Dr. Seth Meyers, Clinical Psychologist

Dr. Seth Meyers, Clinical Psychologist

Wednesday, December 17, 2008


Steve the Mind Reader

Time and time again I hear the same complaint from clients about their significant others. Whether I'm seeing a client for an individual session, helping a couple work through their issues, or talking to a friend about boyfriend woes, some problems in romantic relationships are universal. A few weeks ago, my friend Kate was discussing her frustration and anger because her boyfriend had recently stopped giving her a goodbye kiss before she left for work in the morning. Kate reported that in the beginning of the relationship her boyfriend, Steve, always kissed her before leaving the house. But now things had changed and she feared he was losing interest in her. We continued to talk about this problem, and it became clear that Kate hadn't mentioned this behavioral change to her boyfriend or how it was affecting her. When I raised this point, Kate sounded a familiar refrain, "Why should I have to tell him, shouldn't he just know?"

It is very common for people to assume that their romantic partner should "just know" certain things. But these kind of assumptions can perpetuate communication problems and lead to tremendous conflict. What seems very obvious to one person, may be a complete mystery to another because every one of us has a different history with different baggage. Steve didn't understand the symbolic nature of kissing (or not kissing) his girlfriend goodbye in the morning. Kate was reading all sorts of information into this parting gesture and drove to work stewing over it.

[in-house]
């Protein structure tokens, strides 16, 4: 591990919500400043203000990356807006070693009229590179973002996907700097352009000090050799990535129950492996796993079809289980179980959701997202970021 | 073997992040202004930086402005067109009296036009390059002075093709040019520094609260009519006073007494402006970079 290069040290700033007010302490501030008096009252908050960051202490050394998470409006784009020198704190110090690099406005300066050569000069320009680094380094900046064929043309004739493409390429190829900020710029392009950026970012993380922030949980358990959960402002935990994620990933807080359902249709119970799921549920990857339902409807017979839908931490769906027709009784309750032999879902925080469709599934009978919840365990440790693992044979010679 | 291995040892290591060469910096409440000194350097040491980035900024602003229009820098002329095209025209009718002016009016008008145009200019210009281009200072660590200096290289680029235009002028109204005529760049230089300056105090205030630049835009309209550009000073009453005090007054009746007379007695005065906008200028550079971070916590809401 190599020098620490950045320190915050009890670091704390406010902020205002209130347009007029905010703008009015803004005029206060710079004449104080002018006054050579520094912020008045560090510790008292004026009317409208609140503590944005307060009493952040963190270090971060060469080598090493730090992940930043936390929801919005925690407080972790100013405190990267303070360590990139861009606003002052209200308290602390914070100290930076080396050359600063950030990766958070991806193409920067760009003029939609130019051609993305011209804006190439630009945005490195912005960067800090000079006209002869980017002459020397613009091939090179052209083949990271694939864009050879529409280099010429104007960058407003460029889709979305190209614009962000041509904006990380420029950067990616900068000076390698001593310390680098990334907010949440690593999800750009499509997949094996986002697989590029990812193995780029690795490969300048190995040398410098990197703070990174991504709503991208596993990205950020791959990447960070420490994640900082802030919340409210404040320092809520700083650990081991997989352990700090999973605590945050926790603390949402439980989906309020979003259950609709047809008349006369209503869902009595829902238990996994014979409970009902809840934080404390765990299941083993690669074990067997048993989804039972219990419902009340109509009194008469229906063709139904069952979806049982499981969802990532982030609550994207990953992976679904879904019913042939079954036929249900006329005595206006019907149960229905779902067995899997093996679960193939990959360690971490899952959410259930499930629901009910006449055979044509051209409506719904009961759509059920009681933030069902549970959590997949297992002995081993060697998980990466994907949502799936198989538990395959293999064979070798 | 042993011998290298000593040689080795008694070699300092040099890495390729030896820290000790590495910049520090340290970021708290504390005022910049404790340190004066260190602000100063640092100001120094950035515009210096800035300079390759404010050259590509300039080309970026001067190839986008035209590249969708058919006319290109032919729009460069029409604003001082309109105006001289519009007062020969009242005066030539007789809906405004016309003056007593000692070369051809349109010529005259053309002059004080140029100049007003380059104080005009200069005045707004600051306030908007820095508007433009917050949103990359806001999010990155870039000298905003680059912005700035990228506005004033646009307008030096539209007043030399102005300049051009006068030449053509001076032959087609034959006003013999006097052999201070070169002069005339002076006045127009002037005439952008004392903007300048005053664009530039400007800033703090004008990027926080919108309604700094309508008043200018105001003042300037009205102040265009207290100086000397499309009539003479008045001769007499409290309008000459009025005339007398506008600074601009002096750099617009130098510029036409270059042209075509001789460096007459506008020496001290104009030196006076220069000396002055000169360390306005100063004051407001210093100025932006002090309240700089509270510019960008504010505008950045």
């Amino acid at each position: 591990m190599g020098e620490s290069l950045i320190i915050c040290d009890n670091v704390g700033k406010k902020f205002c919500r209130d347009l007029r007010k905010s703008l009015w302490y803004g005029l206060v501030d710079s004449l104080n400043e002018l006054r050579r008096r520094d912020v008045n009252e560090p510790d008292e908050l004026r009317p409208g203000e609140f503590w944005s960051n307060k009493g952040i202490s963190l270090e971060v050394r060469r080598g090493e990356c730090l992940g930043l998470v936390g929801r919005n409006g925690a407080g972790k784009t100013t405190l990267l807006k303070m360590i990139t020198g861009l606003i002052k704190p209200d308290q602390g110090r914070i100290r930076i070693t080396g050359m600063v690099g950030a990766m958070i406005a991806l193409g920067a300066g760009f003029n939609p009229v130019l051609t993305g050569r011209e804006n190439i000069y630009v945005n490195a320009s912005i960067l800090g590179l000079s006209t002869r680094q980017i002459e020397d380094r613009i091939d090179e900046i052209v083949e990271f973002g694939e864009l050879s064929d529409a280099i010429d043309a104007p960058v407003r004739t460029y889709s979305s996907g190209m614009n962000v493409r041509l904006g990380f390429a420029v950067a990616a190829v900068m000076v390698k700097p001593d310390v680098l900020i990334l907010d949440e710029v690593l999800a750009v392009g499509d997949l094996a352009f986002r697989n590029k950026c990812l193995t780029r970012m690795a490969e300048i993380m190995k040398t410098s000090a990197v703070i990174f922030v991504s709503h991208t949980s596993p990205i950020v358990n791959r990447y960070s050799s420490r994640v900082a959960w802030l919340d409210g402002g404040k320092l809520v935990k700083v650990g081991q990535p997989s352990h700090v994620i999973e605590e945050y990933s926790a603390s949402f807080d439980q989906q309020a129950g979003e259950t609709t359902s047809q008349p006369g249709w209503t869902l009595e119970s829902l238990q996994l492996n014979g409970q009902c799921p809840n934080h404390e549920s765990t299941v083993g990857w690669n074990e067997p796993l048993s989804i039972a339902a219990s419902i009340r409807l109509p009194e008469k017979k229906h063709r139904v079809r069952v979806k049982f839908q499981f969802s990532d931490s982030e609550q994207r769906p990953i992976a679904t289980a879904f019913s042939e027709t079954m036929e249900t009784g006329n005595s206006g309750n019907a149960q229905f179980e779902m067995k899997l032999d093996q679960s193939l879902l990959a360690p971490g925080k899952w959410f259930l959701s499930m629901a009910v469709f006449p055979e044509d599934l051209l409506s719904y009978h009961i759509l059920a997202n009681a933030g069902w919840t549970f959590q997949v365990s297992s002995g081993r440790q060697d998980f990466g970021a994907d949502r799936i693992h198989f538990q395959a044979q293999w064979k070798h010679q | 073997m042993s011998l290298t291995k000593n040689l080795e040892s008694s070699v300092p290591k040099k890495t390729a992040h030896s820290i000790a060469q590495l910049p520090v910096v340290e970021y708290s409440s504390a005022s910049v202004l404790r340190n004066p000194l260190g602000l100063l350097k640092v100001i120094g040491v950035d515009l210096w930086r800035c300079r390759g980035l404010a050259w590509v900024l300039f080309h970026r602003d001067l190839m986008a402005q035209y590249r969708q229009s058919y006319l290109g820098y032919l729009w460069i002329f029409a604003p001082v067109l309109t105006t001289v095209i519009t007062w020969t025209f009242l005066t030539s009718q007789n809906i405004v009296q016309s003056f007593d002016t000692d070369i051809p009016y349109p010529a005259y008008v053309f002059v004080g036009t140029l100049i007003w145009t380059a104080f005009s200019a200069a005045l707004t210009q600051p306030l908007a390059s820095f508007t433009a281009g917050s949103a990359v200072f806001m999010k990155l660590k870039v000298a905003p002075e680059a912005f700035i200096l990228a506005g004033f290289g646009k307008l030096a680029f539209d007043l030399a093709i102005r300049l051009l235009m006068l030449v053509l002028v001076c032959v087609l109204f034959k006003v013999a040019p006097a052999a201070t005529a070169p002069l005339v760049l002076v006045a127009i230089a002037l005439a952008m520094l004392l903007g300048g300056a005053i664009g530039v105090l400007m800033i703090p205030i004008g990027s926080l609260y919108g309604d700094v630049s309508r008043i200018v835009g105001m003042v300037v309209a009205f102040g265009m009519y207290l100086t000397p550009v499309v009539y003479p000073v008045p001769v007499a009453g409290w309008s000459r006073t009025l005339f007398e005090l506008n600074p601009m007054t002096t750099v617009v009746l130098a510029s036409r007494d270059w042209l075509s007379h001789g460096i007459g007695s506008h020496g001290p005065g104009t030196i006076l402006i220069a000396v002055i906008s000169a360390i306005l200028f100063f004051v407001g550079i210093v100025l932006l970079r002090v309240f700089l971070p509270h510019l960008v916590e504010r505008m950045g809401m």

When Kate finally confronted her boyfriend with the issue, he began to laugh. "What are you talking about? That is nothing!" He didn't understand why this was significant to his girlfriend. Steve recently started a new job with a longer commute. He was busy and distracted in the mornings and therefore "forgot" to kiss his girlfriend goodbye. Kate couldn't understand how Steve could forget to do something that was so important to her. After further discussion my friend revealed that at the end of her parents' marriage they stopped being affectionate with each other. She realized that her fear regarding Steve losing interest in her was rooted in her past. When she shared this insight with her boyfriend, he could more easily empathize with her. Going forward, Steve made a conscious effort to give Kate that parting kiss every morning, which in turn comforted and reassured my friend.

Not all relationship problems are repaired so easily, but Kate and Steve illustrate the importance of communication in relationships. We hear this as a buzz word so much that it is easy to lose sight of how it can play out in real life. Initially Kate wasn't sure why the morning kiss was so upsetting, but she didn't ignore her feelings. Kate let her feelings guide her toward introspection and recognized why she was feeling "so irrational." Kate said, "Part of me felt that I was being ridiculous about the whole thing, but another part of me just couldn't let it go. I felt like Steve should understand without me explaining it to him.

Kate realized that Steve is not a mind reader. She felt secure enough in the relationship to open up to Steve about her feelings. Although his initial reaction minimized her feelings, Steve repaired the damage by empathizing with Kate once he understood the deeper meaning behind the kiss. Opening up to a partner about feelings is a risk, but embracing that vulnerability can lead to greater understanding and intimacy.

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